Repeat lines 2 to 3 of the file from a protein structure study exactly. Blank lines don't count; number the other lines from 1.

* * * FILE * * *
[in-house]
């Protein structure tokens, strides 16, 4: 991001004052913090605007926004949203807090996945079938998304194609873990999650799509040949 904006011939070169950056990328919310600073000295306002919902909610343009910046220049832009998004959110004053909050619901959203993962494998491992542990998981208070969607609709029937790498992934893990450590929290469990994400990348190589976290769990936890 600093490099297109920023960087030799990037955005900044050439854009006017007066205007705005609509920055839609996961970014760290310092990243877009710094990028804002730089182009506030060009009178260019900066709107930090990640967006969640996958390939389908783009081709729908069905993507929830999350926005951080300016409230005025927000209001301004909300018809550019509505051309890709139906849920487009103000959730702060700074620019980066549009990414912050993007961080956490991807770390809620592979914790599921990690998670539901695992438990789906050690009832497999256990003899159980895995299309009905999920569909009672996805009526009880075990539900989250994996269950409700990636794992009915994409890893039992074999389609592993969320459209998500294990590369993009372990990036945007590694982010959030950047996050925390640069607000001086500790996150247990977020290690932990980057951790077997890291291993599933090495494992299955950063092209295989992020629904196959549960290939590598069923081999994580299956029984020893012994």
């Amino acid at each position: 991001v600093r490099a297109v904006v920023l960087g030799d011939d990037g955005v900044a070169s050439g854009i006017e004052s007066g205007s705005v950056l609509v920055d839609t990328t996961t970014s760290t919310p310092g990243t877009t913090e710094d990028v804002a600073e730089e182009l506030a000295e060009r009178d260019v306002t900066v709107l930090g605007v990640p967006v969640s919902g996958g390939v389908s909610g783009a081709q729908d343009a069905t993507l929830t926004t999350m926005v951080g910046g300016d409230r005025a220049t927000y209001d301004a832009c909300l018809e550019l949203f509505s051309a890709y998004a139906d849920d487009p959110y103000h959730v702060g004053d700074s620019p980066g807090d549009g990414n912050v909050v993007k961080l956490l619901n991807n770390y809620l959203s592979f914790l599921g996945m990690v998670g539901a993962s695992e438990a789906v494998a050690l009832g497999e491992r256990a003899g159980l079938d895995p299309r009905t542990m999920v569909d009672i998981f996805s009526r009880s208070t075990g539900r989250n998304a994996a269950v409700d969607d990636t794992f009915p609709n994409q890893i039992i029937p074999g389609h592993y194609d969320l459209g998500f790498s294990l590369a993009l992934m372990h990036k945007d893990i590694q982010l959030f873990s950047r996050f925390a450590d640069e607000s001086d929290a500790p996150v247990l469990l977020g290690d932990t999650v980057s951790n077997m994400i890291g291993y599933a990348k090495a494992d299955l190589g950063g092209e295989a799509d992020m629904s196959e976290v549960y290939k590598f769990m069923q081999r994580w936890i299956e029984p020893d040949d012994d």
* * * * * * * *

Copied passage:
């Protein structure tokens, strides 16, 4: 991001004052913090605007926004949203807090996945079938998304194609873990999650799509040949 904006011939070169950056990328919310600073000295306002919902909610343009910046220049832009998004959110004053909050619901959203993962494998491992542990998981208070969607609709029937790498992934893990450590929290469990994400990348190589976290769990936890 600093490099297109920023960087030799990037955005900044050439854009006017007066205007705005609509920055839609996961970014760290310092990243877009710094990028804002730089182009506030060009009178260019900066709107930090990640967006969640996958390939389908783009081709729908069905993507929830999350926005951080300016409230005025927000209001301004909300018809550019509505051309890709139906849920487009103000959730702060700074620019980066549009990414912050993007961080956490991807770390809620592979914790599921990690998670539901695992438990789906050690009832497999256990003899159980895995299309009905999920569909009672996805009526009880075990539900989250994996269950409700990636794992009915994409890893039992074999389609592993969320459209998500294990590369993009372990990036945007590694982010959030950047996050925390640069607000001086500790996150247990977020290690932990980057951790077997890291291993599933090495494992299955950063092209295989992020629904196959549960290939590598069923081999994580299956029984020893012994």
């Amino acid at each position: 991001v600093r490099a297109v904006v920023l960087g030799d011939d990037g955005v900044a070169s050439g854009i006017e004052s007066g205007s705005v950056l609509v920055d839609t990328t996961t970014s760290t919310p310092g990243t877009t913090e710094d990028v804002a600073e730089e182009l506030a000295e060009r009178d260019v306002t900066v709107l930090g605007v990640p967006v969640s919902g996958g390939v389908s909610g783009a081709q729908d343009a069905t993507l929830t926004t999350m926005v951080g910046g300016d409230r005025a220049t927000y209001d301004a832009c909300l018809e550019l949203f509505s051309a890709y998004a139906d849920d487009p959110y103000h959730v702060g004053d700074s620019p980066g807090d549009g990414n912050v909050v993007k961080l956490l619901n991807n770390y809620l959203s592979f914790l599921g996945m990690v998670g539901a993962s695992e438990a789906v494998a050690l009832g497999e491992r256990a003899g159980l079938d895995p299309r009905t542990m999920v569909d009672i998981f996805s009526r009880s208070t075990g539900r989250n998304a994996a269950v409700d969607d990636t794992f009915p609709n994409q890893i039992i029937p074999g389609h592993y194609d969320l459209g998500f790498s294990l590369a993009l992934m372990h990036k945007d893990i590694q982010l959030f873990s950047r996050f925390a450590d640069e607000s001086d929290a500790p996150v247990l469990l977020g290690d932990t999650v980057s951790n077997m994400i890291g291993y599933a990348k090495a494992d299955l190589g950063g092209e295989a799509d992020m629904s196959e976290v549960y290939k590598f769990m069923q081999r994580w936890i299956e029984p020893d040949d012994d």